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energy drink
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8. Energy Drinks

These pack plenty of caffeine per ounce, so depending on how much you drink, you could be guzzling way more than you realize. That’s a problem, since caffeine can raise your blood pressure and heart rate. Still want a jolt? Pick a sugar-free drink, and limit your total caffeine to no more than 400 milligrams over the course of a day.

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smoothie
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9. Fruit Smoothie

It seems like a healthy choice, but store-bought versions almost always include a lot of carbs and sugar. One 12-ounce mango-flavored smoothie from a popular chain, for example, has 58.5 grams of carbs. That’s equal to an apple and a sandwich combined. Substitute a homemade berry smoothie, with half a cup each of blueberries, strawberries, and banana. Blend with some ice and enjoy for about half the amount of carbs.

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clear beverage
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10. Ginger Ale

A 20-ounce bottle can have 60 grams of carbs. You can have more of the zesty flavor with none of the sugar or carbs by adding a spoonful of finely grated ginger to a glass of seltzer water. Add a bit of your favorite zero-calorie sugar substitute, and enjoy.

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cappuccino
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11. Café Mocha

Chocolate and coffee are a great pairing. The bittersweet flavor combo makes it a popular coffeehouse drink. But some have more than 300 calories and 40 grams of carbs, so it’s not your best choice. Instead, make your mocha by mixing 1 cup of brewed coffee with 1 tablespoon of cocoa powder, 2 tablespoons of low-fat milk, and a little of your favorite zero-calorie sugar substitute. You’ll save more than 300 calories, 40 grams of carbs, and 14 grams of fat.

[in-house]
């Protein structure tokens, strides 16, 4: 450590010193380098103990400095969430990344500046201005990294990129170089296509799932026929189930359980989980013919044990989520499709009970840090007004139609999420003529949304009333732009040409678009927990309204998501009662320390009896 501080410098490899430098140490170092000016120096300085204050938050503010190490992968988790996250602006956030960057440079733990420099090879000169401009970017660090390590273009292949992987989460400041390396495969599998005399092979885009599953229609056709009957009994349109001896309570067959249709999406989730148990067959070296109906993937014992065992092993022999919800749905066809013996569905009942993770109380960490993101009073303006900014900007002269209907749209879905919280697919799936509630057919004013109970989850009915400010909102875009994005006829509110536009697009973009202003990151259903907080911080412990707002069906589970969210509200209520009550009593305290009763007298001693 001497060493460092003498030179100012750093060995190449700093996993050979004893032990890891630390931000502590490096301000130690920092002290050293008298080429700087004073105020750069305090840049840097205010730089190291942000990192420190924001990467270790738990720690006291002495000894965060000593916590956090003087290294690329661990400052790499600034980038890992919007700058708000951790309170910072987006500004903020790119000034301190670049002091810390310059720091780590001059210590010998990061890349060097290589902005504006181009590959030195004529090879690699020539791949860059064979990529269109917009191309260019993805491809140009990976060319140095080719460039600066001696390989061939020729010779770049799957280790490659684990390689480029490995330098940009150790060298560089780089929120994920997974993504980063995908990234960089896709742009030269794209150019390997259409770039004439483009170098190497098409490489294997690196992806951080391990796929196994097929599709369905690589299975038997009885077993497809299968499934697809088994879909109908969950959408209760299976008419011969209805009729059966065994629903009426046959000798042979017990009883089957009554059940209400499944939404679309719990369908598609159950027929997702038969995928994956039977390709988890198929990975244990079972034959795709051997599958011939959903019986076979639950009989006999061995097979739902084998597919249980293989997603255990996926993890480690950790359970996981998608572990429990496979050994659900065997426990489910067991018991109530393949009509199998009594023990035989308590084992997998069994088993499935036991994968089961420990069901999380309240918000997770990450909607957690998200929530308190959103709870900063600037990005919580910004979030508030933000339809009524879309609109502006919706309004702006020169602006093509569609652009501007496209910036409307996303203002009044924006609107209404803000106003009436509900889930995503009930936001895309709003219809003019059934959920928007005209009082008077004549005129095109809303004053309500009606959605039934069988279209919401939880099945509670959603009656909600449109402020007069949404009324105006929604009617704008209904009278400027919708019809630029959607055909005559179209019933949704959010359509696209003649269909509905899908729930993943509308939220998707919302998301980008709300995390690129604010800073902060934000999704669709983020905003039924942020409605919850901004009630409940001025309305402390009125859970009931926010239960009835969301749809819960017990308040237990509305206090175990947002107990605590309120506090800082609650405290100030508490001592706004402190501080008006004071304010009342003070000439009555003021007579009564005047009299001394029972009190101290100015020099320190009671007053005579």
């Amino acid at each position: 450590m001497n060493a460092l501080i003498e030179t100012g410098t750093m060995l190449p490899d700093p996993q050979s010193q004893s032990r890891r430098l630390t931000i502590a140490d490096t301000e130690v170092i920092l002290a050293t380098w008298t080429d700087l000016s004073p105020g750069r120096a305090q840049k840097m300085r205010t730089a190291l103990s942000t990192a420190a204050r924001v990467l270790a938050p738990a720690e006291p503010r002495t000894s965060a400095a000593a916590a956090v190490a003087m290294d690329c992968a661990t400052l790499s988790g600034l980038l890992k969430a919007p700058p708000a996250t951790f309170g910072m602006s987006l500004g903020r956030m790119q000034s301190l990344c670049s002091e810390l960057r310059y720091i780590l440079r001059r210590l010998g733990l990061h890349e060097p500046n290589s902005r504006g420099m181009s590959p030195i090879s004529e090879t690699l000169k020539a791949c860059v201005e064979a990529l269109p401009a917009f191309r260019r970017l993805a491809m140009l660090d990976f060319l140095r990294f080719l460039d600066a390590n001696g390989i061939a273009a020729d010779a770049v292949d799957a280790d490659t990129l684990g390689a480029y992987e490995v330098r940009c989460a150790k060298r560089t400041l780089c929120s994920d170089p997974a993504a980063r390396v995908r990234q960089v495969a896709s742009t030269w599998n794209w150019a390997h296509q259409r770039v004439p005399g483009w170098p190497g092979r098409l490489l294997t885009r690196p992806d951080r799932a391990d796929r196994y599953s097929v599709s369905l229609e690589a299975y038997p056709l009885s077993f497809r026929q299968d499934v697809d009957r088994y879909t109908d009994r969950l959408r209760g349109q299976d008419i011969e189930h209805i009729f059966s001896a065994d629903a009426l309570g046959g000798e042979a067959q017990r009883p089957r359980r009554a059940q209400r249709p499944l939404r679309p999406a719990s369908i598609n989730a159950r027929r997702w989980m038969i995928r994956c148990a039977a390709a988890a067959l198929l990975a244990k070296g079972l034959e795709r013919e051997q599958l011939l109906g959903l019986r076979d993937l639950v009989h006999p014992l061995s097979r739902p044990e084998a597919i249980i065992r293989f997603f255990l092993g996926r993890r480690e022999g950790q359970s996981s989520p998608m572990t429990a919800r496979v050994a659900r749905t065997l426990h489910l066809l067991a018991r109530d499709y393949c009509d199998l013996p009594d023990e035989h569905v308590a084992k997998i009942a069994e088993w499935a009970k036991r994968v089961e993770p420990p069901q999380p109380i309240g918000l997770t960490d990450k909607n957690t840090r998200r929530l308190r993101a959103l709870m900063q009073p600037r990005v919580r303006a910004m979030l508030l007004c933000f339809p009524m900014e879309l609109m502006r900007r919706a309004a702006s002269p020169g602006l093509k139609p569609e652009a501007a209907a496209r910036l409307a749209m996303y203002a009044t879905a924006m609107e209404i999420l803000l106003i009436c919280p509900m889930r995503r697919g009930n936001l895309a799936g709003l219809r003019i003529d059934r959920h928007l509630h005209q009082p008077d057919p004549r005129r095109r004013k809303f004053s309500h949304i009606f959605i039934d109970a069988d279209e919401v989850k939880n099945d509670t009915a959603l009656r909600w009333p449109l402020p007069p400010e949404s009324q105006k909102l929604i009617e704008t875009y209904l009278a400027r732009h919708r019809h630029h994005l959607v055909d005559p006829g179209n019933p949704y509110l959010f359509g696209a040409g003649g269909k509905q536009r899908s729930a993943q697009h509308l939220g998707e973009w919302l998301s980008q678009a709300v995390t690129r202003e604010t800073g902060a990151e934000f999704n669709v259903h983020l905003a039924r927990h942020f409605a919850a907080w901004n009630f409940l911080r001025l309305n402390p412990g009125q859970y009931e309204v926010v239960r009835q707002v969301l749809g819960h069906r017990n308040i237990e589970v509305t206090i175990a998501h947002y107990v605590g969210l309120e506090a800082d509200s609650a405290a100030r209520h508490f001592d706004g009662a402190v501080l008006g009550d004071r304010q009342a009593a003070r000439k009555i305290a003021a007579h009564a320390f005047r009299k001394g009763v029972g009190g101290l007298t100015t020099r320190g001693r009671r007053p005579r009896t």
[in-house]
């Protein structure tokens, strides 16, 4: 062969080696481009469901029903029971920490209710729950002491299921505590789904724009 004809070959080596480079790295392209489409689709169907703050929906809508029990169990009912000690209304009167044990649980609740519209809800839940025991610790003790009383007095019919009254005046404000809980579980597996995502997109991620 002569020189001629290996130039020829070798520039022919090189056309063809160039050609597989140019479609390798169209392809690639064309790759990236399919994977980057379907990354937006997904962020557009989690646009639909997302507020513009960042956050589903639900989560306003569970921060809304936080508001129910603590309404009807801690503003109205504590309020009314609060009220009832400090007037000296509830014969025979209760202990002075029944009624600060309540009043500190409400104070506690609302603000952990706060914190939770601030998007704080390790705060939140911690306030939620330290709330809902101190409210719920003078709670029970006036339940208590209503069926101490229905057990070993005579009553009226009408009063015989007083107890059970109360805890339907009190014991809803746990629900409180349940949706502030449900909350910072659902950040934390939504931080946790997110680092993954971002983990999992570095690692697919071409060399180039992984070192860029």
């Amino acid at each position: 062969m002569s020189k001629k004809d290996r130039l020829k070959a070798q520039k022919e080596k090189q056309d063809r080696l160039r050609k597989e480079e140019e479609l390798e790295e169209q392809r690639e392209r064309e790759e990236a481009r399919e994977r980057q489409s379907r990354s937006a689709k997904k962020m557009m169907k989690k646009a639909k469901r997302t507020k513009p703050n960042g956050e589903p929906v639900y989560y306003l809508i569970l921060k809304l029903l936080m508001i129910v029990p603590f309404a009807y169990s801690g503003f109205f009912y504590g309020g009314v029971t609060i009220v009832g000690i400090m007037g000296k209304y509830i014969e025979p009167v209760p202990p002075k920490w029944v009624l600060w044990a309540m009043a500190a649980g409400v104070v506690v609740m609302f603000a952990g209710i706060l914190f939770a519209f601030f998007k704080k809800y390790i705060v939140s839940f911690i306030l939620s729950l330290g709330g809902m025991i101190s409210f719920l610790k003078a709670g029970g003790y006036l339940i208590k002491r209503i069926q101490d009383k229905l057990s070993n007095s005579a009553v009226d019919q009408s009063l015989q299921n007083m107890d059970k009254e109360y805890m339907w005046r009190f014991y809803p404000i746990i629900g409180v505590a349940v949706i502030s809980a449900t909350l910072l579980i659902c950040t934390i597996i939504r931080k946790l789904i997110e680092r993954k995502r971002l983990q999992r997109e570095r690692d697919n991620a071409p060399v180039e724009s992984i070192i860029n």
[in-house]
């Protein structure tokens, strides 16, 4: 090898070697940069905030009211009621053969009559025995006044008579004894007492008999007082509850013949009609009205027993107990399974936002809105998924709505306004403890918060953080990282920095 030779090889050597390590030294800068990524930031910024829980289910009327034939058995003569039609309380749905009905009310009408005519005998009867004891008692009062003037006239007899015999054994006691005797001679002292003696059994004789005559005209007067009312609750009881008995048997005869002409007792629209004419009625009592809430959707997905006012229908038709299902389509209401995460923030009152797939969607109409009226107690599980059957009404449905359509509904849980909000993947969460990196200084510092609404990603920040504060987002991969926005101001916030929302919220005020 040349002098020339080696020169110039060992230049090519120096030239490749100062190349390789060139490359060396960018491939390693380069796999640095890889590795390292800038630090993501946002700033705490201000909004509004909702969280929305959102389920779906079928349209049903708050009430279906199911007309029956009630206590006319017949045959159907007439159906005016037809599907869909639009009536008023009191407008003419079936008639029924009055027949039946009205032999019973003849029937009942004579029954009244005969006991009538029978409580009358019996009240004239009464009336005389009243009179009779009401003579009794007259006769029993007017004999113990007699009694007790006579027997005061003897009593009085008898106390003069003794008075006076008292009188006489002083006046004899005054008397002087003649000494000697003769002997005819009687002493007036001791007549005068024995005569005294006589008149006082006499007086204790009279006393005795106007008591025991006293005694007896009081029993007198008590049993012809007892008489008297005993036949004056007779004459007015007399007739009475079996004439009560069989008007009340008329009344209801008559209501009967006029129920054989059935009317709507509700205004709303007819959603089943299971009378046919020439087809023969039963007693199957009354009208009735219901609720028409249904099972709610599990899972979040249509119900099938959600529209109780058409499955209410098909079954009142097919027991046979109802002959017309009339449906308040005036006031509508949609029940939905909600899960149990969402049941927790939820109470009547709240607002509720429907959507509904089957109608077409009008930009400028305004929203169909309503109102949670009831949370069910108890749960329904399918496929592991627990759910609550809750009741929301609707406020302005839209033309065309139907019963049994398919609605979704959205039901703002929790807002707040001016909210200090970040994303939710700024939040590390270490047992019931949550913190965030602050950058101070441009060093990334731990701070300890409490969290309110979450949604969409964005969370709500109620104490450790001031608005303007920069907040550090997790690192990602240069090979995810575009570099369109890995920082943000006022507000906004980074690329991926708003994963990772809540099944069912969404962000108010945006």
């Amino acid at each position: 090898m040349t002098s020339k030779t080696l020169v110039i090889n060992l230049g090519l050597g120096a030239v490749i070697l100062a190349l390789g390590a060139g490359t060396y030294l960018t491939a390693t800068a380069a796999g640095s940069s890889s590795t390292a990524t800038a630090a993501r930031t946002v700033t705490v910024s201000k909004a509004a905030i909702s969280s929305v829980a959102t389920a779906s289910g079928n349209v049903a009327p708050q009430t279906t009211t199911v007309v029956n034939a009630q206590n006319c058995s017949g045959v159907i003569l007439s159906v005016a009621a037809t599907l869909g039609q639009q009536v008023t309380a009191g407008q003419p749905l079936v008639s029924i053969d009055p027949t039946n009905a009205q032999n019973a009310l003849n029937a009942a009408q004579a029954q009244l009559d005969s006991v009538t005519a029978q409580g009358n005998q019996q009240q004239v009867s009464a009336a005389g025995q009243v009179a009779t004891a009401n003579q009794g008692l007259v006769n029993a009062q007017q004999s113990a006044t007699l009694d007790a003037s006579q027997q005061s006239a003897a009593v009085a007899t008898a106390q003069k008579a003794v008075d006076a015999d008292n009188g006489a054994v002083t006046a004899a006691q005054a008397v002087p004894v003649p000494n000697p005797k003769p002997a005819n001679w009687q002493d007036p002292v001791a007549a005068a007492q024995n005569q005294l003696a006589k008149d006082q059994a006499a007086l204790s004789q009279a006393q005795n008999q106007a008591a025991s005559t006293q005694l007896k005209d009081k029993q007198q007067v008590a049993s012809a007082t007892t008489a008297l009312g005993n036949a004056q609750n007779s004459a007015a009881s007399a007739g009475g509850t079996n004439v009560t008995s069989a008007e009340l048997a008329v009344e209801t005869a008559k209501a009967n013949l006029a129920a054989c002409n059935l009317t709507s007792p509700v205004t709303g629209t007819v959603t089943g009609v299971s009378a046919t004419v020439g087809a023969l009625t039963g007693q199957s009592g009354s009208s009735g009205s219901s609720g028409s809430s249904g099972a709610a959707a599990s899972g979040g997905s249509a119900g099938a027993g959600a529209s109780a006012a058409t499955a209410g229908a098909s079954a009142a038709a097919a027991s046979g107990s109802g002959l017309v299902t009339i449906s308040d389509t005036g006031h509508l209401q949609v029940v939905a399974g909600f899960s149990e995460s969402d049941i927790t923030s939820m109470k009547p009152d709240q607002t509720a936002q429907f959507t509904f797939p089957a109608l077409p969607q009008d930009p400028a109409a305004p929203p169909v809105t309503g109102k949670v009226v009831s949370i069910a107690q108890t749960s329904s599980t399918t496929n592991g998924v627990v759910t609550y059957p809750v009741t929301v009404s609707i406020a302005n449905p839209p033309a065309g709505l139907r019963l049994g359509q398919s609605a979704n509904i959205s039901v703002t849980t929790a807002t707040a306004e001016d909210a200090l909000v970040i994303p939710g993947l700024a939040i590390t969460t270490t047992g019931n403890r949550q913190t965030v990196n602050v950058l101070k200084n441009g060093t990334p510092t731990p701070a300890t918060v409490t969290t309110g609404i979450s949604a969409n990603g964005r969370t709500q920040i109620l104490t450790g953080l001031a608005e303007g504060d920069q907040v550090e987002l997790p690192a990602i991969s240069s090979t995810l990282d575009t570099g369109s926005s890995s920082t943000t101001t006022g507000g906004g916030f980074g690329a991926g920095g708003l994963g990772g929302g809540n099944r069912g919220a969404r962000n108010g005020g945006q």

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Sources | Medically Reviewed on 10/05/2017 Reviewed by Neha Pathak, MD on October 05, 2017

IMAGES PROVIDED BY:

1)    Thinkstock / ShotShare / iStock
2)    Thinkstock /  bhofack2 / iStock
3)    Thinkstock / Ryan McVay / Photodisc
4)    Getty Images / iStockphoto
5)    Thinkstock / Stacey Newman / iStock
6)    Thinkstock / HandmadePictures / iStock
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9)    Getty Images / Stockbyte
10)  Thinkstock / Dar1930 / iStock
11)  Thinkstock / sihasakprachum / iStock
12)   Thinkstock / OTOBOR / iStock

SOURCES:

Marina Chaparro, registered dietitian nutritionist, Academy of Nutrition and Dietetics spokeswoman, Miami.

Toby Smithson, registered dietitian nutritionist, founder, DiabetesEveryDay.com.

Dawn Noe, registered dietitian nutritionist, Cleveland Clinic Foundation.

Spaccarotella, K. The Journal of Strength and Conditioning Research, December 2011.

Pritchett, K. Medicine and Sports Science, 2012.

McDonalds.com.

Silk.com.

Tropicana.com.

Dr Pepper Snapple Group.

Reviewed by Neha Pathak, MD on October 05, 2017

This tool does not provide medical advice. See additional information.

THIS TOOL DOES NOT PROVIDE MEDICAL ADVICE. It is intended for general informational purposes only and does not address individual circumstances. It is not a substitute for professional medical advice, diagnosis or treatment and should not be relied on to make decisions about your health. Never ignore professional medical advice in seeking treatment because of something you have read on the WebMD Site. If you think you may have a medical emergency, immediately call your doctor or dial 911.